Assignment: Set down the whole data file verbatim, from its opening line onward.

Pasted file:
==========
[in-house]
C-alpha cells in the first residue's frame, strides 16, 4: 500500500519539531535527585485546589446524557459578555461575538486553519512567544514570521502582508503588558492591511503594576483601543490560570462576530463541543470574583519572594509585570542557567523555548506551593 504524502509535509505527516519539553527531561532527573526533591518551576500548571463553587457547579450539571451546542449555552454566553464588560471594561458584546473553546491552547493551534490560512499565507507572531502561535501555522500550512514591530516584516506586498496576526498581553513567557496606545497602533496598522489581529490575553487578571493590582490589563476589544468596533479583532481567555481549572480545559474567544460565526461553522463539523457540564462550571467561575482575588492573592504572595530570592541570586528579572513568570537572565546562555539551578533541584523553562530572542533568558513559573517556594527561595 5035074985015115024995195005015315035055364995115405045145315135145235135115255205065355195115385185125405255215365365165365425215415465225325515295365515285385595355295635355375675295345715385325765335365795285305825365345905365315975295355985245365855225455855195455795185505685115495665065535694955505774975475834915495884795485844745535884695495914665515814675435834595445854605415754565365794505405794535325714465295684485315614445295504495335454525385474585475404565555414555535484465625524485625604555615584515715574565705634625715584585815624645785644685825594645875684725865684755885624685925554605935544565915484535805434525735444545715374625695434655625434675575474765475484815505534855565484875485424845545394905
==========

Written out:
[in-house]
C-alpha cells in the first residue's frame, strides 16, 4: 500500500519539531535527585485546589446524557459578555461575538486553519512567544514570521502582508503588558492591511503594576483601543490560570462576530463541543470574583519572594509585570542557567523555548506551593 504524502509535509505527516519539553527531561532527573526533591518551576500548571463553587457547579450539571451546542449555552454566553464588560471594561458584546473553546491552547493551534490560512499565507507572531502561535501555522500550512514591530516584516506586498496576526498581553513567557496606545497602533496598522489581529490575553487578571493590582490589563476589544468596533479583532481567555481549572480545559474567544460565526461553522463539523457540564462550571467561575482575588492573592504572595530570592541570586528579572513568570537572565546562555539551578533541584523553562530572542533568558513559573517556594527561595 5035074985015115024995195005015315035055364995115405045145315135145235135115255205065355195115385185125405255215365365165365425215415465225325515295365515285385595355295635355375675295345715385325765335365795285305825365345905365315975295355985245365855225455855195455795185505685115495665065535694955505774975475834915495884795485844745535884695495914665515814675435834595445854605415754565365794505405794535325714465295684485315614445295504495335454525385474585475404565555414555535484465625524485625604555615584515715574565705634625715584585815624645785644685825594645875684725865684755885624685925554605935544565915484535805434525735444545715374625695434655625434675575474765475484815505534855565484875485424845545394905